Of the Hebrew history during the remaining period of thirty-eight years passed in the wilderness, nothing is known except the names of their stations. Most of these were probably in the elevated country around Mount Sinai or Horeb, which included an extent of about thirty miles in diameter. This district, as being the most fruitful part of the peninsula, would supply the tribes with water and pasture for their flocks and cattle. When, near the expiration of the set time, the former generation had gradually passed away, and a new race, of better habits and more rigid discipline, had arisen, the Hebrew nation suddenly appeared again at Kadesh, the extreme point which they had reached many years before. From this point they pushed forward, taking a circuit southward around Mount Seir,- but not without resistance from some of the native tribes that dwelt on the confines of Canaan. Two decisive battles, however, made the Israelites masters of the whole eastern bank of the Jordan and the Lake of Gennesaret. These battles were fought with Sihon, king of the Amorites, and Og, the chieftain of Bashan. Still the promised land remained unattempted, and the conquerors drew near the river, at no great distance from its entrance into the Dead Sea, in a level district belonging to the Moabites, nearly opposite to Jericho. From this latter people resistance was also experienced in the form of religious fanaticism; but the imprecations of Balaam, intended to bear upon the chosen people of God, were turned upon their enemies; and the tribes of Midian in alliance with the Moabites, by corrupting a portion of the Israelites through their impure and flagitious rites, paid at length a dreadful forfeiture for their crimes. Their country was wasted by fire and sword, and nearly the whole population cut off.

After this conquest, some of the tribes sought re-
Those of Reuben and Gad, addicted to a

pose.

pastoral life, and rich in flocks and herds, found the region on the east side of the Jordan well suited to their purpose. They demanded, therefore, their portion of the land in that quarter; Moses assented to their request on the condition that their warriors, leaving their women and children behind, should cross the river and assist their brethren in the conquest of the western country. Accordingly the region on the east of Jordan was assigned to Reuben, Gad, and the half tribe of Manasseh. But before Palestine could come into the possession of the Israelites, their great lawgiver must yield up his spirit to his Maker. He had, in one instance, sinned from want of confidence in the divine aid, and the penalty affixed to his offence was exclusion from the promised land, though he was graciously indulged in a sight of it. The concluding scene of his life, as given in the Bible, is suited to his lofty character. After this single-minded and selfdenying sage had poured out his pious and patriotic emotions in a song of great beauty and sublimity, the Lord spake to him, saying,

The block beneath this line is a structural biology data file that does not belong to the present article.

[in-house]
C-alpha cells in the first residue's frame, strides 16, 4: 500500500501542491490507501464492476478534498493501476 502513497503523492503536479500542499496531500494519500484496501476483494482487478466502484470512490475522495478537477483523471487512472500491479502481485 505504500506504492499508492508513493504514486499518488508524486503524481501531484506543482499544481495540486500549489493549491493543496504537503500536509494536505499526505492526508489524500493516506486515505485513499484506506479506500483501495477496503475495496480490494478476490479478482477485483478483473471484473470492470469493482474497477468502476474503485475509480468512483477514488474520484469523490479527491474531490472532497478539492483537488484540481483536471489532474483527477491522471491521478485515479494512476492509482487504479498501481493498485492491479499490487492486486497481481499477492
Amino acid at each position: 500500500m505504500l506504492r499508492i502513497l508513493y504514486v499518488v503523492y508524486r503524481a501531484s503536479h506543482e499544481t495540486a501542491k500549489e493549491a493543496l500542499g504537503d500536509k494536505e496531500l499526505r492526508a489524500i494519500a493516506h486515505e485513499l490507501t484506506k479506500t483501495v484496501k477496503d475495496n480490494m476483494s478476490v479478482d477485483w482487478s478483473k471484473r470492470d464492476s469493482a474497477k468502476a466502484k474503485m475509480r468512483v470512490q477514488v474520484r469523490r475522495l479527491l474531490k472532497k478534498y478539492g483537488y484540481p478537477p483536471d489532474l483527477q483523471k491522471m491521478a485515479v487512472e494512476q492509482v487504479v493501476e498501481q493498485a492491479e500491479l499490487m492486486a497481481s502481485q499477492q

"Get thee up into this mountain Abarim, unto Mount Nebo, which is in the land of Moab, that is over against Jericho; and behold the land of Canaan which I give unto the children of Israel for a possession: and die in the mount whither thou goest up, and be gathered unto thy people; as Aaron thy brother died in Mount Hor, and was gathered unto his people."

"And Moses went up from the plains of Moab unto the mountain of Nebo, to the top of Pisgah, that is over against Jericho and the Lord showed him all the land, of Gilead, unto Dan, and all Naphtali, and the land of Ephraim, and Manasseh, and all the land of Judah, unto the utmost sea, and the south, and the plain of the valley of Jericho, the city of palmtrees, unto Zoar. And the Lord said unto him, This is the land which I sware unto Abraham, unto Isaac, and unto Jacob, saying, I will give it unto thy seed: I have caused thee to see it with thine eyes, but thou shalt not go over thither."

"So Moses the servant of the Lord died there in the land of Moab, according to the word of the Lord. And he buried him in a valley in the land of Moab, over against Beth-Peor: but no man knoweth of his sepulchre unto this day. And Moses was a hundred and twenty years old when he died: his eye was not

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PRIMITIVE TRIBES.

dim, nor his natural force abated. And the children | Moses. And there arose not a prophet since in Israel like unto Moses, whom the Lord knew face to face, in all the signs and the wonders which the Lord sent him to do in the land of Egypt, to Pharaoh, and to all his servants, and to all his land; and in all that mighty hand, and in all the great terror which Moses showed in the sight of all Israel."

of Israel wept for Moses in the plains of Moab thirty days so the days of weeping and mourning for Moses were ended. And Joshua the son of Nun was full of the spirit of wisdom; for Moses had laid his hands upon him: and the children of Israel hearkened unto him, and did as the Lord commanded